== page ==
Level Up appears to be what middle-aged white guys in suits think millennials want, based upon reading white papers and attending panel discussions at gaming expos.  Which is definitely a recipe for success.

As for the dealer jobs, the posting continues, “The pay is a guaranteed $25/hour. You will not share in the tokes of the MGM dealers. You will receive the tokes given to you in this pit though.”

“Tokes,” by the way, are tips.

So, the dealers aren’t traditional dealers. It’s not about the dealing, you see. They’re more “dealertainers,” a term once reserved for the performing dealers at Imperial Palace, a position quickly killed off when the Imperial Palace became The Linq.

Dealertainer

Brownie points if you even know what we’re pining for.

The Level Up job posting concludes, “If you consider yourself to be an emcee type of personality then this will be a great job for you.”

If we ever create a list of people we least want to spend time with, those who consider themselves “emcee types” are likely to sit comfortably at the top.

Millennial casino

The future of Las Vegas casinos. Over our dead body.

Then again, we are not a millennial, and casinos have to try something to wrangle these confounding millennials. Downtown Grand went with eSports. Encore tried its Encore Player’s Club. And just about everyone in town has tried cornhole.

It remains to be seen if younger casino customers will respond to Level Up’s special kind of WTF. Apparently, it’s easier for casinos to provide noise, feigned enthusiasm and skill-based games than outmoded things like value and customer service and actual fun.

Since we’re admittedly not the target audience for Level Up, we’ll share a couple of thoughts from our always-insightful commenters.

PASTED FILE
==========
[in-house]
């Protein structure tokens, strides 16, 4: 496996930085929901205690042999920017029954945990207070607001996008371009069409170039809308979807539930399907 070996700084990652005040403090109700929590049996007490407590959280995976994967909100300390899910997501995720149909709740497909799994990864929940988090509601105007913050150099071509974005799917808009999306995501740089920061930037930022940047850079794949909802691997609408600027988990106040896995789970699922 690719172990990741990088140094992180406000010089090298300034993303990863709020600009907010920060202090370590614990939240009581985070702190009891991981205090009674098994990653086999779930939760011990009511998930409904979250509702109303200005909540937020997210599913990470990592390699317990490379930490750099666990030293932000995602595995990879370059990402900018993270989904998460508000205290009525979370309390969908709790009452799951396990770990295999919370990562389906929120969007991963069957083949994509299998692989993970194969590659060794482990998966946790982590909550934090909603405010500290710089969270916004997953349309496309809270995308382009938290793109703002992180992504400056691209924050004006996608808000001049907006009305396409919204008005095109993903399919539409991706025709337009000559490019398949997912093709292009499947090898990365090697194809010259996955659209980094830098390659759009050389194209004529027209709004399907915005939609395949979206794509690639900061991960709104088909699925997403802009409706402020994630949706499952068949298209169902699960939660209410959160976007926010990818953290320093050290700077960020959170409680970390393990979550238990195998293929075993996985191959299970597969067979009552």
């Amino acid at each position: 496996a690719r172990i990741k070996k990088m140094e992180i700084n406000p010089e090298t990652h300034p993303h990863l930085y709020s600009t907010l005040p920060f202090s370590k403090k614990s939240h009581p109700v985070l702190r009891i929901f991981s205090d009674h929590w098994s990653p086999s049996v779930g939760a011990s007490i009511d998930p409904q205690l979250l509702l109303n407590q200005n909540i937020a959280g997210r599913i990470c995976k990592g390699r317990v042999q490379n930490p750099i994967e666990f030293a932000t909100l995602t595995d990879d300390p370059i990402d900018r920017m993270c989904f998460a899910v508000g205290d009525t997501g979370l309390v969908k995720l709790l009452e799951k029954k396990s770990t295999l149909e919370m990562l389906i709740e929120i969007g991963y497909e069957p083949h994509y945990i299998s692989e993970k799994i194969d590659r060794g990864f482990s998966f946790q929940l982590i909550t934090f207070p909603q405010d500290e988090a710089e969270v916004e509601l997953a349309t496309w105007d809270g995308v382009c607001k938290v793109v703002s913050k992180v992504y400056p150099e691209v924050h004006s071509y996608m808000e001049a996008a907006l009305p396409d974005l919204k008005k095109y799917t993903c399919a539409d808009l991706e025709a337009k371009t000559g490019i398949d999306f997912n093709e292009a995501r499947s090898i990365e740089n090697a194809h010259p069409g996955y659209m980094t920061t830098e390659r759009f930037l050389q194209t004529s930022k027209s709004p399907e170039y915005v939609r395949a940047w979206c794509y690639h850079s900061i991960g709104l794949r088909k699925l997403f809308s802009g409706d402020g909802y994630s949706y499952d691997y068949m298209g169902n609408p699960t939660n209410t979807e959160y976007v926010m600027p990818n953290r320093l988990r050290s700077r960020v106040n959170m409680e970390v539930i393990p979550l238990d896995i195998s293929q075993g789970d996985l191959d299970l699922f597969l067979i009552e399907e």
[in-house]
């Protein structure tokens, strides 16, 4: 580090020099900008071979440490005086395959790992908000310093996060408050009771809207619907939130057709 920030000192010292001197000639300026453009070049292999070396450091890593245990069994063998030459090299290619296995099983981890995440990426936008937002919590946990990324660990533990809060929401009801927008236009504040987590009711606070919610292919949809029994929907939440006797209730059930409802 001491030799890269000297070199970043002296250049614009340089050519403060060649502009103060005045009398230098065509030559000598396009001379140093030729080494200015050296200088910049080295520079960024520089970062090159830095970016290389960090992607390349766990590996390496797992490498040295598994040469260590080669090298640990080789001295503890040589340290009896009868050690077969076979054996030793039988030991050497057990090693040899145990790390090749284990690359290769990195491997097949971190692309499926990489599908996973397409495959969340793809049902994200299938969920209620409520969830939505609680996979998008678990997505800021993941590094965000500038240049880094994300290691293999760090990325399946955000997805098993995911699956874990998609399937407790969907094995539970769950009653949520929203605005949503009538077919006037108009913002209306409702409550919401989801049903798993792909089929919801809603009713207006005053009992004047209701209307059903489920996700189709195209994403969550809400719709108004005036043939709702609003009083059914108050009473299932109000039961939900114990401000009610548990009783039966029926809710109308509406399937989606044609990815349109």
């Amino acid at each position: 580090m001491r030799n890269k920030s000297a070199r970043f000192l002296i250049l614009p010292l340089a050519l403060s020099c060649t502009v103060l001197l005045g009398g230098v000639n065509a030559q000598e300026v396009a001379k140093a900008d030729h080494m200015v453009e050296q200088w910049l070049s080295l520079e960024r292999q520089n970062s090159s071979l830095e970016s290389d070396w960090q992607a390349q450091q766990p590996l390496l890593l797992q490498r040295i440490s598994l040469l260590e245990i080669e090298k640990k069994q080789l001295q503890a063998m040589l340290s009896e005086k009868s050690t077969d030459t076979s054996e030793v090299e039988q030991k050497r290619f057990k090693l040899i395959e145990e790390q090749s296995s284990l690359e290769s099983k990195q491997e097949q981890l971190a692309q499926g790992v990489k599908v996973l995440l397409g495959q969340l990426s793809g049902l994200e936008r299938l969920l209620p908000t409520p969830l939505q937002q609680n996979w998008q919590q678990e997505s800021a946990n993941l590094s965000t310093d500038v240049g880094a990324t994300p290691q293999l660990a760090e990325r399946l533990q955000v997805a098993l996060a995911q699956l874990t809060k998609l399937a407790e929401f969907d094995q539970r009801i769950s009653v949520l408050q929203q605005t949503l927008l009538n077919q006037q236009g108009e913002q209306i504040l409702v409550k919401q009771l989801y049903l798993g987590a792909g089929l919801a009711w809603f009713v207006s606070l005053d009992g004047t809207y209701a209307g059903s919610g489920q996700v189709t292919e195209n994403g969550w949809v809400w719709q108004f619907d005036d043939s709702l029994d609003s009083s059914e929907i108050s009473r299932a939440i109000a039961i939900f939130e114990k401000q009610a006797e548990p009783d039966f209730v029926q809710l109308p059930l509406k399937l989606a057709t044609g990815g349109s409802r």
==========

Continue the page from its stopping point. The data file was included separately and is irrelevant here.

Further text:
Guillaume says, “I live in Montreal and I love The Zone at the casino, super excited to see it’s in store for Las Vegas. The Zone is always full on weekends, the party is fun and the minimums are way lower than at tables (3:2 black jack with good enough rules for 5$, can’t beat that). I really believe it’s going to be successful in Vegas too and can’t wait to see it!”

Commenter Mike adds, “It does look kind of fun to me, I’d definitely try it out. I know as a resident I’m spoiled because the usual Vegas is ho-hum regular, but the part of me that loved the SpaceQuest casino at the ex-Hilton would give this a whirl. If you don’t like it, there’s literally the largest casino floor in the United States right outside the door. And it’s got those same amber lights, those same red carpets, and that same damn Bruno Mars song playing that you can find everywhere else.”

We’d love to hear what you think. Of course, you’ll get a ribbon for leaving a comment.

Share some Vegas. Share on FacebookTweet about this on TwitterPin on PinterestShare on Google+Share on RedditShare on StumbleUponEmail this to someone